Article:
MIOCR (Mentally Ill Offender Crime Reduction) Grants
Note: Grant projects began July 1, 2015 and conclude at the end of the three-year award cycle (June 30, 2018)
For adult projects, San Luis Obispo County received $950,000:
San Luis Obispo County ($950,000). The San Luis Obispo project will implement a collaborative and multidisciplinary program designed to provide for a Behavioral Health clinician at pre-trial to screen mentally ill offenders as they are being sentenced to provide an alternative to incarceration, in-custody evidence-based treatment services, increased capacity within the community clinic to provide walk-in medication and screening appointments for post-release offenders in order to provide an immediate and seamless reentry of the client into the community. In-custody treatment services include Cognitive Behavioral Therapy for Psychosis, Criminogenic interventions (Moral Reconation Therapy), and trauma-focused treatment (Seeking Safety).
Looking at the 2018 Final Report, SLO County appears to be aggressively integrating with their population.
MIOCR Grant Program At-A-Glance
- A total of $18.8 million of Recidivism Reduction Funds was appropriated for local assistance MIOCR projects.
- State funding was equally divided between adult and juvenile projects.
- Grants are being funded for three (3) years; however, counties were mandated to create, at a minimum, a four-year local plan.
- The four-year plan must include prevention, intervention, supervision, and/or incarceration-based services and strategies to reduce recidivism and increase positive outcomes for mentally ill offenders.
- PC § 6045.4(b) states all projects must match grant dollars at a minimum of 25 percent; however, many counties exceeded this minimum percentage in their original Request for Proposals budget.
- All MIOCR projects were required to submit a Local Evaluation Plan; projects must then submit a Local Evaluation Report at the conclusion of the three-year grant cycle.
- County plans are required to include mental health treatment programs, practices, and strategies that have a demonstrated evidence foundation, and are appropriate and effective correctional interventions for the identified target population.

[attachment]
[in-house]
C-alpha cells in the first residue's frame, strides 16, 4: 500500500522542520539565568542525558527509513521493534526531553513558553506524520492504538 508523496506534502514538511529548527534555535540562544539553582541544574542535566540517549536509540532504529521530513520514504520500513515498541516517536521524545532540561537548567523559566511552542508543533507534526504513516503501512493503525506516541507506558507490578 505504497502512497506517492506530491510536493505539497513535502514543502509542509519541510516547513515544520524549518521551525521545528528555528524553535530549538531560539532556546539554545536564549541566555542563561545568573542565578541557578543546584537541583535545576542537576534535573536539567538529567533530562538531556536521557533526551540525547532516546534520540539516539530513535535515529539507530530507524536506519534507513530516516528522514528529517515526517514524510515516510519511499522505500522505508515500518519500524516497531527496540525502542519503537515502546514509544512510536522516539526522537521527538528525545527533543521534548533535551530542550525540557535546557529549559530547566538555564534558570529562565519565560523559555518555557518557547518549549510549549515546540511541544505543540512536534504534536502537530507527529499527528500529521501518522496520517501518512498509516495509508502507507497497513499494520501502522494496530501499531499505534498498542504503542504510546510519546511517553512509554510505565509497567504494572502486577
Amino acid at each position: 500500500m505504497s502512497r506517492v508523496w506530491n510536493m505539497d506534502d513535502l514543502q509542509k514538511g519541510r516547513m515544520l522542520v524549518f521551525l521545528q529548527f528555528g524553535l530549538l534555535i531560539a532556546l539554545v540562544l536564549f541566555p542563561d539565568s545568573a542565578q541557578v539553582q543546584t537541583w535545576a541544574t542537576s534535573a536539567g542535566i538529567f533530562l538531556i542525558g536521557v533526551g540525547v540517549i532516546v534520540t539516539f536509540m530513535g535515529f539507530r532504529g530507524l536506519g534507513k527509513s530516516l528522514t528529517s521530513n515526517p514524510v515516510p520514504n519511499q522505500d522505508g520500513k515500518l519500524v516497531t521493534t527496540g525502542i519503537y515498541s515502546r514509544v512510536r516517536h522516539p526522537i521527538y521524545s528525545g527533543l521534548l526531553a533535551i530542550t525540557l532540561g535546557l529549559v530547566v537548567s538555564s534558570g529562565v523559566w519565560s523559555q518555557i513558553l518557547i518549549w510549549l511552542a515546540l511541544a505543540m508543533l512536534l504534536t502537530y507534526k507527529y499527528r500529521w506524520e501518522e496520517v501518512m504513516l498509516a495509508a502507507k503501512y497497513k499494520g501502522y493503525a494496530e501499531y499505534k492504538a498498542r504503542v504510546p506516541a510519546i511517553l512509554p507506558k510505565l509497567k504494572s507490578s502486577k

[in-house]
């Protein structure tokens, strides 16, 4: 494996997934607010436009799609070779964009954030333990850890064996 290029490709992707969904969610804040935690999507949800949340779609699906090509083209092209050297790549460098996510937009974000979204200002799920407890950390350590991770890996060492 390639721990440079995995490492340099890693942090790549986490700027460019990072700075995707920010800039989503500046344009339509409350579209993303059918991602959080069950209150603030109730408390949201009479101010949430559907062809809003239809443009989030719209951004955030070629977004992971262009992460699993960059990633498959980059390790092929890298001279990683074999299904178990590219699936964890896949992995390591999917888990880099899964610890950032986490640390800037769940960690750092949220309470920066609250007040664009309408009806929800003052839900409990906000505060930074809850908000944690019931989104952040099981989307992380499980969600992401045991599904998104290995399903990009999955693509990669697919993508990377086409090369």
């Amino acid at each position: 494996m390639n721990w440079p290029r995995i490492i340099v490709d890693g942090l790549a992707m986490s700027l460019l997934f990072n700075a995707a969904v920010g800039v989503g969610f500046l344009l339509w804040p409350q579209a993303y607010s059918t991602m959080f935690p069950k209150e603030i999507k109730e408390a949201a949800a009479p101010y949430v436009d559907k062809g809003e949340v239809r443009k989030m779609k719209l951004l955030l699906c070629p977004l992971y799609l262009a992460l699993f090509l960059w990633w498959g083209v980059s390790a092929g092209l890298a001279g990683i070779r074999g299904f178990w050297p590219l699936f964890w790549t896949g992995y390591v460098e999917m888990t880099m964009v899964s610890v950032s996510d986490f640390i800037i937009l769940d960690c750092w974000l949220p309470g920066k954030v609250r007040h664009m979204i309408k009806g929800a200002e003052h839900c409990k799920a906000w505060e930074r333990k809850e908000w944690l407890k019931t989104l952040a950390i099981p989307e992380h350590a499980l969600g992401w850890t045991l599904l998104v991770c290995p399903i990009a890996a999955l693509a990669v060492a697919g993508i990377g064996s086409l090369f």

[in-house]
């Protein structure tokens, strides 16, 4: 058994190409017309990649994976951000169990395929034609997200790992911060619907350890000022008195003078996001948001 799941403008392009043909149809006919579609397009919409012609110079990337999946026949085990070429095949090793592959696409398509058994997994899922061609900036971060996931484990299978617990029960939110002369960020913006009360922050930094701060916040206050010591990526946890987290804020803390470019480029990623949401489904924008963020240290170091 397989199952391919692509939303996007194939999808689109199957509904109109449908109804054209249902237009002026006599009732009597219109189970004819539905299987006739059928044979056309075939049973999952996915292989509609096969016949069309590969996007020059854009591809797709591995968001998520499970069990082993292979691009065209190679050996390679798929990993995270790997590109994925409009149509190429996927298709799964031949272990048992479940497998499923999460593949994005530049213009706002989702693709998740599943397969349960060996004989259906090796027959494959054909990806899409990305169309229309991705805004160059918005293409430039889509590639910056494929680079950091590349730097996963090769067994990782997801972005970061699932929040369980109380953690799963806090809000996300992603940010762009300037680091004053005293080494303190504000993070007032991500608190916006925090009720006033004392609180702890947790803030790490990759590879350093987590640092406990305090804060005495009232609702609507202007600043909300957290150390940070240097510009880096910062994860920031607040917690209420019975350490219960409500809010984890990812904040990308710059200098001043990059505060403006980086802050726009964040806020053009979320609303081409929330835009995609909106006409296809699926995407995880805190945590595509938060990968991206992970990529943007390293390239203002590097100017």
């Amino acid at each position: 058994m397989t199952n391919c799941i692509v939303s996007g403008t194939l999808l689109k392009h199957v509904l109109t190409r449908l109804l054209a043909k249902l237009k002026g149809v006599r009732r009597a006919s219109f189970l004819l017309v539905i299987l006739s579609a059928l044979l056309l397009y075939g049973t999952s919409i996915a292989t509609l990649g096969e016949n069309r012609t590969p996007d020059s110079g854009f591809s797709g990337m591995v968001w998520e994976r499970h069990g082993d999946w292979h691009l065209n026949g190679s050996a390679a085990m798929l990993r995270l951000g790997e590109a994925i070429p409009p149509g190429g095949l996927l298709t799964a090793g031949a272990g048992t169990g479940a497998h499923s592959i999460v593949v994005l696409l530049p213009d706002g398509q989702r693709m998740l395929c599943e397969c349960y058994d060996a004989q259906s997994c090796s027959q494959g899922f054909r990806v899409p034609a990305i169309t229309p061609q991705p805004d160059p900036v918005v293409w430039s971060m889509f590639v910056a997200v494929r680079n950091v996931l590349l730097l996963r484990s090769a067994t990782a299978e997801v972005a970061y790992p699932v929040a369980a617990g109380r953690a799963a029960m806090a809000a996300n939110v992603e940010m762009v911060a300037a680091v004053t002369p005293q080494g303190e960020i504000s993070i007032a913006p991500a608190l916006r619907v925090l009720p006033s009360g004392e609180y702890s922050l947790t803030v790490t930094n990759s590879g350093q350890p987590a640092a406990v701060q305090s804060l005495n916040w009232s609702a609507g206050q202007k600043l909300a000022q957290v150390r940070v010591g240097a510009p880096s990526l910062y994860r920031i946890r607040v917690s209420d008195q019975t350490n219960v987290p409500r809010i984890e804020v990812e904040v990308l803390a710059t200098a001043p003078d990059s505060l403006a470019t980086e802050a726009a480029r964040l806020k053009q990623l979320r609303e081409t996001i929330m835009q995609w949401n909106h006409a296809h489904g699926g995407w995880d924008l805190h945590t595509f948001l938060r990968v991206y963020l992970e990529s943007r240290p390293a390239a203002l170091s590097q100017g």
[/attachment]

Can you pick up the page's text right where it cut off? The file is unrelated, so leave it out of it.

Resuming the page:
- MIOCR grant project staff are encouraged to attend training opportunities that will assist in examining project service delivery for perceived inequities and actual disparities that may exist within systems that support the targeted population (reducing racial and ethnic disparity and disproportionality).
For the Final Local Evaluation Report for San Luis Obispo County, it was quite successful.
Did the project work as intended? If not, explain why.
County of San Luis Obispo’s Mentally Ill Offender Crime Reduction(MIOCR) Project was quite successful, managing over a three-year operational period to provide service interventions to 552 distinct participants and demonstrate successful courtroom screenings, complete referrals to ongoing treatment options, in-custody evidence-based treatment services, and demonstrate significant improvements in mental health, addiction recovery, criminal justice, housing and other behavioral outcomes. The project provided medication evaluations and linkage to mental health treatment services in the community for participants with mental health needs, and reduced episodes of criminality and acute behavioral health services. The project achieved its goal of increasing the capacity in San Luis Obispo for evidence-based mental health treatment programs, practices, and strategies to well over 60 individuals per year over a three-year period, total 180 anticipated participants. A total of 552 participants were served in the three-year period or 307% over the anticipated number. The project’s measurable outcomes demonstrate that project services and resources were cost-effective in promoting rehabilitation and reducing recidivism.
Departments that collaborate in SLO County:
-Behavioral Health Department
-County Sheriff’s Office (Jail)
-Department of Probation